HALIFAX - Battles don’t worry John Lucas III anymore. He’s won and lost too many to get overly concerned about another one.
The son of long-time NBA star John Lucas II, Lucas III has gone from high school standout to NCAA hero to undrafted rookie, to D-League standout.
But that’s just the beginning of his journey. By his count he has made or almost made five NBA teams but has just 111 games with two teams over seven years to show for it. Along the way he has played in Italy with Andrea Bargnani’s old team at Treviso while Bargnani was still there, in Spain with Jose Calderon’s former team Tau Ceramica and did a full year in Shanghai, China.
As Lucas tells it, he had to be humbled first.
“It’s a journey I would never want to change because it made me appreciate the game even more,” he said of a seven-year long quest to earn employment in the NBA that literally took him all over the world.
“I worked my butt off to get back here,” he said. “ I think when I first got in (to the league), I wasn’t humbled. I’m very religious and because I wasn’t humble, I think God was like ‘Ok, let me knock you back down to earth.’ Now people laugh at that, but I truly believe, and my good friend Joakim Noah helped show me this, I truly believe that the game of life will humble you. When you are not humble and all of a sudden you are almighty over everybody, I feel like the man above will knock you back down.”
Consider Lucas suitably knocked down. What seemed like the start of a long and stable NBA career in 2006 when he signed a three-year deal in Houston then fell off the rails when the Rockets, with six point guards on guaranteed contracts, had to make a decision. Lucas III was deemed one of those expendable.
Unsure he was cut out to play in such a ruthless and cold-hearted business, Lucas III took a break from basketball.
“I was making the least money so they let me go and then they let (Rafer Alston) go too,” Lucas said. “That’s when I got real frustrated with the league. It wasn’t the game I was frustrated with. It was the business. To me they weren’t keeping the players who were working hard, who busted their asses.
“At that point I just told my Dad ‘I just want to train,’ “ Lucas recalled. “I got a full year in and then when Jan. 1 came around I phoned my agent and asked him what he could get for me. He sent me to Italy.”
But since the start of 2010, Lucas has found his way back into more-or-less regular NBA employ and barring a sudden change of fortune will follow up a breakout return with Chicago a year ago with at least another full season with Toronto.
Dwane Casey certainly sounds like a man with plans for Lucas.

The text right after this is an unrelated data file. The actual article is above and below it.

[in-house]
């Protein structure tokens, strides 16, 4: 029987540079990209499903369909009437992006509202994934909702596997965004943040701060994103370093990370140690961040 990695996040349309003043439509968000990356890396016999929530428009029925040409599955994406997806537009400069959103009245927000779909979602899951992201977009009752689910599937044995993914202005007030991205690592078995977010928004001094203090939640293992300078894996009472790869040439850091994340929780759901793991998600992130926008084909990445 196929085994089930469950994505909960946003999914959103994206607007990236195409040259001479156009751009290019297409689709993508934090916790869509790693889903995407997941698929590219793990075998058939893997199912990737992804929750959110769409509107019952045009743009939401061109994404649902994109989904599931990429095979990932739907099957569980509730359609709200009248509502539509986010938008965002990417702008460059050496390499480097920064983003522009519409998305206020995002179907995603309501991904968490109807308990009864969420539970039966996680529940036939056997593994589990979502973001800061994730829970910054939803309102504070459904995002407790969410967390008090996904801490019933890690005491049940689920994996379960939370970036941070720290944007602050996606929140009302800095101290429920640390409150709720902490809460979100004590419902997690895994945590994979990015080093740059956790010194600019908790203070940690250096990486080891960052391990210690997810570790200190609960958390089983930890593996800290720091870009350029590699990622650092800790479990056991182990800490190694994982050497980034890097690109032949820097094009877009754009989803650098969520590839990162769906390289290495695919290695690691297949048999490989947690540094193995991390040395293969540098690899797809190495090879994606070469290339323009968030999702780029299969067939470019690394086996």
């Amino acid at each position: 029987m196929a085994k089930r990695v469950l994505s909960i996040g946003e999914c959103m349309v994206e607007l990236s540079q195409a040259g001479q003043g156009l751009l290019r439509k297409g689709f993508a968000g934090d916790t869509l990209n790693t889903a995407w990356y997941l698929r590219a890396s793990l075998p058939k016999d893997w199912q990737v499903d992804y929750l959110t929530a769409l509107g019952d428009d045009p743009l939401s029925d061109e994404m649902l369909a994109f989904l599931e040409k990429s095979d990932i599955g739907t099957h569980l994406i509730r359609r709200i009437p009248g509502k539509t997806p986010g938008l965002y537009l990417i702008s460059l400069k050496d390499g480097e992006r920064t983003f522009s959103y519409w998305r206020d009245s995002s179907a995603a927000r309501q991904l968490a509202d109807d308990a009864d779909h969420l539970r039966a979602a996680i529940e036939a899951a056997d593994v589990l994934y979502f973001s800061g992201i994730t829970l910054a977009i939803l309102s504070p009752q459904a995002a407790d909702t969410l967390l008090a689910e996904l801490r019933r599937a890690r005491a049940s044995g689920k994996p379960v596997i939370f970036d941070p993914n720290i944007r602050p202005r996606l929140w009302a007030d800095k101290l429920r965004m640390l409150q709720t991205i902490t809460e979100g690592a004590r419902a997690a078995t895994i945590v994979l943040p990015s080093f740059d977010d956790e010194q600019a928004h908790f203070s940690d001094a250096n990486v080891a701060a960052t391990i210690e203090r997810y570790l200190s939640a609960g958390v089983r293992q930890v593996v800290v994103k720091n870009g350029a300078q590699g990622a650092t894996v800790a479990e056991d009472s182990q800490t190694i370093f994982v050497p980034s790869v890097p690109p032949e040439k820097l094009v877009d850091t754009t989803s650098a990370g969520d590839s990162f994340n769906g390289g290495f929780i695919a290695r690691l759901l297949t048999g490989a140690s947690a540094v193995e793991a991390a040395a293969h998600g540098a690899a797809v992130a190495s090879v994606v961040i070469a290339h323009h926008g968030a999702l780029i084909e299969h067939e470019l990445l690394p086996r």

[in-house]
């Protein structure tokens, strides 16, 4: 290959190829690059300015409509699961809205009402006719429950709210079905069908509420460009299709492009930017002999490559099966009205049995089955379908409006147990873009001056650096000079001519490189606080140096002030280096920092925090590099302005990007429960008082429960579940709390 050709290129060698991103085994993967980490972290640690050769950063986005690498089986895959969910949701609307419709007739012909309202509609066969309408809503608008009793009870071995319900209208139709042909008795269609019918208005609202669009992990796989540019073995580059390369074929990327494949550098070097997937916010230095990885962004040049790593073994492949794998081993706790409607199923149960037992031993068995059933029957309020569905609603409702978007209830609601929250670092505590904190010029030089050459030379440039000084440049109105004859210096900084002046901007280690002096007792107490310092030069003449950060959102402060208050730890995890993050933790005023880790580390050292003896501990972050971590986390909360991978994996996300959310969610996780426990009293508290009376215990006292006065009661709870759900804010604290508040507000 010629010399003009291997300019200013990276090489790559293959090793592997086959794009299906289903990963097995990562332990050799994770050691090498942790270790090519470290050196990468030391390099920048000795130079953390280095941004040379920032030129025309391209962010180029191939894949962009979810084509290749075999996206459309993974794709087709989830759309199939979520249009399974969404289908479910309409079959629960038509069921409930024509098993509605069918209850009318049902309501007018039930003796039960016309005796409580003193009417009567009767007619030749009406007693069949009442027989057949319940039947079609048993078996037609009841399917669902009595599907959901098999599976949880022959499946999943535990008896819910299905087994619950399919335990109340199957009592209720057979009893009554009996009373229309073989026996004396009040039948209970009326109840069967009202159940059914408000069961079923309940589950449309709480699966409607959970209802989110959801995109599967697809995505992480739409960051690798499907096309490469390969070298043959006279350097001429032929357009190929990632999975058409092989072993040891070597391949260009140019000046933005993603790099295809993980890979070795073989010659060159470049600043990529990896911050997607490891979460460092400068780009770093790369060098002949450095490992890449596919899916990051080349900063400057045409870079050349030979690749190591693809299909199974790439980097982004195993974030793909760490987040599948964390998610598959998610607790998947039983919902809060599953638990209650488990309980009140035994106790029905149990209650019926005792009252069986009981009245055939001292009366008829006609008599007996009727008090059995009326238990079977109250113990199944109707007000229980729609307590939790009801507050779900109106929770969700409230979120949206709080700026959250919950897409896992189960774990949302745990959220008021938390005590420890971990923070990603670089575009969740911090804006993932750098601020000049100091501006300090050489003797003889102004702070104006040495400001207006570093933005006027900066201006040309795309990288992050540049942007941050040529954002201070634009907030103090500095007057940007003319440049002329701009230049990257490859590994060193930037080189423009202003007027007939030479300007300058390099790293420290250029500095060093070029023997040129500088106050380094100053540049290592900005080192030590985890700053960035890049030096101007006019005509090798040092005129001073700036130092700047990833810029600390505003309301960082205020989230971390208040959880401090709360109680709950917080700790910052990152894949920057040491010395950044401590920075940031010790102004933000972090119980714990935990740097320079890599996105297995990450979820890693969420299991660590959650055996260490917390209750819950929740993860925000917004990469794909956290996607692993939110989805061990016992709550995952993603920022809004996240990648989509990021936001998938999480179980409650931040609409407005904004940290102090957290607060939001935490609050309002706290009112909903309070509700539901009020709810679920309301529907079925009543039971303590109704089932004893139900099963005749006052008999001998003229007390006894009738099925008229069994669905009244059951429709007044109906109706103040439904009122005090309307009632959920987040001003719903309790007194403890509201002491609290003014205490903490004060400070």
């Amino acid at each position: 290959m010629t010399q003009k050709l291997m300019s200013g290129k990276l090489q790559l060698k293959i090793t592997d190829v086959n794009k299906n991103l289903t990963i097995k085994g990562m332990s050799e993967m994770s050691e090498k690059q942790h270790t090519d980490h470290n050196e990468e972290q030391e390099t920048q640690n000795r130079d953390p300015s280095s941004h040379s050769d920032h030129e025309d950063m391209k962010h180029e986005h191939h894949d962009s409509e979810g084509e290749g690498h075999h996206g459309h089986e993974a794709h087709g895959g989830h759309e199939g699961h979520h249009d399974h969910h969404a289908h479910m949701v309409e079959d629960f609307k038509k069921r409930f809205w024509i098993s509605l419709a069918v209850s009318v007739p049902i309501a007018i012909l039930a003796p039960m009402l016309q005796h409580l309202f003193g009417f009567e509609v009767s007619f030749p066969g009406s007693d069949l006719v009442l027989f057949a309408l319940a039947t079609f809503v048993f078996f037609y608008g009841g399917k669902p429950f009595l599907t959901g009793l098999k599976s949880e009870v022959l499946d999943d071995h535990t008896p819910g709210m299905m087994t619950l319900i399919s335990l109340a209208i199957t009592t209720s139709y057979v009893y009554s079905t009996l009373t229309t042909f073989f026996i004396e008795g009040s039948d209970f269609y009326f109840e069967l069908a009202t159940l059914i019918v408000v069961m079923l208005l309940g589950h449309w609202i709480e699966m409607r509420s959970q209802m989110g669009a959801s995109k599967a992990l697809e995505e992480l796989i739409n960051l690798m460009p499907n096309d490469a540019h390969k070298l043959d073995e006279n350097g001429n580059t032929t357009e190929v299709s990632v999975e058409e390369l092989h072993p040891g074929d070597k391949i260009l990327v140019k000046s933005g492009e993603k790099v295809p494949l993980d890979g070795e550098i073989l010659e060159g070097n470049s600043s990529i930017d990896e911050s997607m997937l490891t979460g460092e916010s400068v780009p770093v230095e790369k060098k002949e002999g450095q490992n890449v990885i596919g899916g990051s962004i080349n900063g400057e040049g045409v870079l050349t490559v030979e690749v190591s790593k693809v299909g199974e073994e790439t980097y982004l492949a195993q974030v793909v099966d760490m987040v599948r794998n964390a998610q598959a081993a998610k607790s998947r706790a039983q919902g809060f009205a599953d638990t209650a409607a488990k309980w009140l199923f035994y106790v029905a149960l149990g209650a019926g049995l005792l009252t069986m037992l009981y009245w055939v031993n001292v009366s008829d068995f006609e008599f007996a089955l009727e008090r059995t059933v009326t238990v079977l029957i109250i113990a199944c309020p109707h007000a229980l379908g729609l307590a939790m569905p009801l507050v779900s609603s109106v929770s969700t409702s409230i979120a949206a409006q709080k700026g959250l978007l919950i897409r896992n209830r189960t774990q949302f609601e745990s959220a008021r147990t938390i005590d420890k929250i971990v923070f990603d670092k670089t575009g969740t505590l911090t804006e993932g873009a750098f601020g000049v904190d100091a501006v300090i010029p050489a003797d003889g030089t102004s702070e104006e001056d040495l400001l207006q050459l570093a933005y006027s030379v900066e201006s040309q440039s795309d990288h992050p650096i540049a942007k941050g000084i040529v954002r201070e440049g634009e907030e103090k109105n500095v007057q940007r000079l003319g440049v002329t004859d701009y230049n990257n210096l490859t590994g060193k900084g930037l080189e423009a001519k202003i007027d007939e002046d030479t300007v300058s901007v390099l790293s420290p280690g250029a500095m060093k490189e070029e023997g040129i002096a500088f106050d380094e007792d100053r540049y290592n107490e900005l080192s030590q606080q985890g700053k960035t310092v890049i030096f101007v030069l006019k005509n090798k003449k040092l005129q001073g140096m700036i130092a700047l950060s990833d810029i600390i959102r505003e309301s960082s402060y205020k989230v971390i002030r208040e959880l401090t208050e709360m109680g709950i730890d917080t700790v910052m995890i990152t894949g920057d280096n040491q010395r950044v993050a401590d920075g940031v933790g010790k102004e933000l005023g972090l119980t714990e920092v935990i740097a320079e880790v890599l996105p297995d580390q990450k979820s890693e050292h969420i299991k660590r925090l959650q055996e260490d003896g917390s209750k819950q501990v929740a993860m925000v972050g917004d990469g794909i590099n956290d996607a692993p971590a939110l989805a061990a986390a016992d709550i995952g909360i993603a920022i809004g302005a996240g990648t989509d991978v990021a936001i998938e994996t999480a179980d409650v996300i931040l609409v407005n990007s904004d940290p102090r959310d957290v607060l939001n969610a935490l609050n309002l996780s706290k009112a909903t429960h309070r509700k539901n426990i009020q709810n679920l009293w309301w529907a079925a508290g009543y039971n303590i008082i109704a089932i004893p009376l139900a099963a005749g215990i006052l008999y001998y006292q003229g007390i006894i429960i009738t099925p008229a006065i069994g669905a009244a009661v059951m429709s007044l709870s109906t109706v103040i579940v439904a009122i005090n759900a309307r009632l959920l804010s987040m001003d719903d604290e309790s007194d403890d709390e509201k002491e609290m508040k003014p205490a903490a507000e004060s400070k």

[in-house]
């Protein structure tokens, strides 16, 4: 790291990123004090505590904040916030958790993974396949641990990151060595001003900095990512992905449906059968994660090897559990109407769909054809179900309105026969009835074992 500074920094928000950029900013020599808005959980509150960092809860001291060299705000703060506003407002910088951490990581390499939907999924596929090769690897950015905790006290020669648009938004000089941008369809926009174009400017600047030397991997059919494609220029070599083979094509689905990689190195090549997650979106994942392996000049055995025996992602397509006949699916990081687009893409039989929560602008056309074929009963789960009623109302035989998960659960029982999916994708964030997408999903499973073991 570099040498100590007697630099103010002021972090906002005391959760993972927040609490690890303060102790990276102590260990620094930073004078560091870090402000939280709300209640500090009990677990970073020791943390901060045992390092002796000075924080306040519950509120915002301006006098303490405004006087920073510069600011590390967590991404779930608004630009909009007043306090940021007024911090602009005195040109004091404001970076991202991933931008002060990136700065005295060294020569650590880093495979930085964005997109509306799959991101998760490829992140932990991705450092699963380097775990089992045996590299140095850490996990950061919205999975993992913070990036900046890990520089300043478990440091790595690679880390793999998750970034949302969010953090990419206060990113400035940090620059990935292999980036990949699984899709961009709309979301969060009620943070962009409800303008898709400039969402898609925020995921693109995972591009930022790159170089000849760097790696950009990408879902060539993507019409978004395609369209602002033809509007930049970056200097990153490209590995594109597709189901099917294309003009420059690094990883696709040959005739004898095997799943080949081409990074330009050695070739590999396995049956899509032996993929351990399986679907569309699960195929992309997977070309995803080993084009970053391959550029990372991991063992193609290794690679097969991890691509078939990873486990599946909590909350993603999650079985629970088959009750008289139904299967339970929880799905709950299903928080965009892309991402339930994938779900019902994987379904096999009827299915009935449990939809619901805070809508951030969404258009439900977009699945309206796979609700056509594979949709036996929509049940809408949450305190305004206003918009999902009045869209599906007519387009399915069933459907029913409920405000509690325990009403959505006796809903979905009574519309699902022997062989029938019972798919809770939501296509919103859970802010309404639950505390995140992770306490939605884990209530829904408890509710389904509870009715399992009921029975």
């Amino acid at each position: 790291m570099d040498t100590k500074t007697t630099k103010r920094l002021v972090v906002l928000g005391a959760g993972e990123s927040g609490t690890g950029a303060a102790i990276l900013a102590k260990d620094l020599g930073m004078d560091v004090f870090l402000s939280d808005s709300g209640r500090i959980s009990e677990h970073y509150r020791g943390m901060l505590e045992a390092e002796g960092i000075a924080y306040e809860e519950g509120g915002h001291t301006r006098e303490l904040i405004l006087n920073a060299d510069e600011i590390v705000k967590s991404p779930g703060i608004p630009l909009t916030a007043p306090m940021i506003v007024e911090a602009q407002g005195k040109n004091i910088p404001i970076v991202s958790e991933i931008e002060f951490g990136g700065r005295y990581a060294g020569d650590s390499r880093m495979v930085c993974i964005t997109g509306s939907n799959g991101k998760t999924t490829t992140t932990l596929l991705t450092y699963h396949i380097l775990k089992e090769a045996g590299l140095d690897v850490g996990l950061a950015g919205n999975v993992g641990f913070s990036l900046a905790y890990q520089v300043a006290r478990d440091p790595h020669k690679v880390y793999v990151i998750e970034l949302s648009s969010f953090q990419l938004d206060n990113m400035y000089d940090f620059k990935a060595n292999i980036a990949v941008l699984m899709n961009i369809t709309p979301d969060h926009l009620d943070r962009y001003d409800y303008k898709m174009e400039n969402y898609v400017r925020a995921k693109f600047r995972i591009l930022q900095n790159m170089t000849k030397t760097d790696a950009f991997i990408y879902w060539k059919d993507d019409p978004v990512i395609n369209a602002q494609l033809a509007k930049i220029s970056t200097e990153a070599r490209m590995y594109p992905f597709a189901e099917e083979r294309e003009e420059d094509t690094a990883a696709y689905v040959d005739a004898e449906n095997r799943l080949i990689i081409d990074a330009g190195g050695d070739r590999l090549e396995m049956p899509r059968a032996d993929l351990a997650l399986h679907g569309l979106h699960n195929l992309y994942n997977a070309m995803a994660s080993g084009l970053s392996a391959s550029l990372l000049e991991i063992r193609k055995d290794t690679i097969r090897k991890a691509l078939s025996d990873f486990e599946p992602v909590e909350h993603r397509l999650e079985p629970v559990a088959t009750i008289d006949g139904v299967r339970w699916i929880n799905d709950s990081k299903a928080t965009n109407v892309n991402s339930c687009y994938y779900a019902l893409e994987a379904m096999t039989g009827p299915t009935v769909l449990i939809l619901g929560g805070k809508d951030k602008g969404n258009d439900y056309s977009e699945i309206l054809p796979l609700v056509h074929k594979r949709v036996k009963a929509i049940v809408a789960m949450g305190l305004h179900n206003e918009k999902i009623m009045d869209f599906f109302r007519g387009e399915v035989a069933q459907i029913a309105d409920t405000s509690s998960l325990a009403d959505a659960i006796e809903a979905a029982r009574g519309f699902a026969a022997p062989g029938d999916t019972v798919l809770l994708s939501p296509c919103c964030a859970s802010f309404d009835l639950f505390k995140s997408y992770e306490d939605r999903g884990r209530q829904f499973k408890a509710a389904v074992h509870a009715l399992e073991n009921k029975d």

“He’s a consistent guy each and every day and that’s why I love him,” Casey said. “Whether he starts, comes off the bench, whatever minutes he gets, Luke is going to be a big part of our team.”
Casey was actually the first man to cut Lucas. He was in charge in Minnesota in 2005 and Lucas came in as an unsigned free agent. He had a good camp but became a victim of the numbers game.
To this day Casey calls it the hardest cut he has ever had to make and it’s one he vows he won’t repeat.
“I’ve got to find a way to get him on the floor and get him time because he’s one of our best three-point shooters, a good communicator defensively, he knows what to do, and again he is the fibre of the spirit of our team. That’s important. You have to have a guy like that and I have to reward him with time, some way, some how just because he brings it every day.”
His infectious spirit, the constant smile are all a product of overcoming all the tough times life has thrown at him says Lucas.
“Everyone is always commenting on how much I’m always laughing and joking around,” Lucas said. “It’s because I’m enjoying life. I’m enjoying what I’m doing. I have been through everything. I have been everywhere.”
Casey admits even he has questioned how sustainable Lucas’ constant good mood and solid effort could be.
“You still walk in and you’re saying to yourself, ‘Now when is this guy going to have a bad day?’ and he doesn’t. He keeps everyone going.
“He’s talking to everybody. He has run with the third team pretty much all week and yet he has played as well as anybody on the first or second team.”
No matter where he has gone Lucas has been one of or the most popular players on every team he has played. That doesn’t appear to be changing in Toronto.
And for that reason and a handful of others, Lucas has already convinced the man he needed to convince the most.
“This time I’m not letting him go,” Casey said.
CASEY IS ONE HAPPY CAMPER
As training camp winds down, head coach Dwane Casey’s spirits are on the rise.
“Today was a much better day offensively,” Casey said. “I thought we got our rhythm down a little better with what we wanted to do. We executed much better. (Friday) was a much, much better practice than (Thursday). (Thursday) kind of tainted my feelings a little bit ... but we’re way ahead of the game in that stand point in terms of setting our tone and setting our culture.
“Today helped uplift me a little bit more.”
One area Casey is not concerned about after seeing his team go at each other in training camp is overall toughness.
“There’s no question,” Casey said. “Andrea is finally out hitting people, Aaron Gray - we got a lot of people that are not shying away from contact right now. We do have toughness. My biggest concern is playing at a faster pace and making sure we take care of the ball and guys are not trying to do too much. Just do what you are capable of doing.”
All that’s left of the Halifax portion of Raptors training camp is a team scrimmage on Saturday.
But the Raptors will be right back in their Air Canada Centre practice gym on Sunday continuing the process of getting ready for opening night on Oct. 31 against Indiana.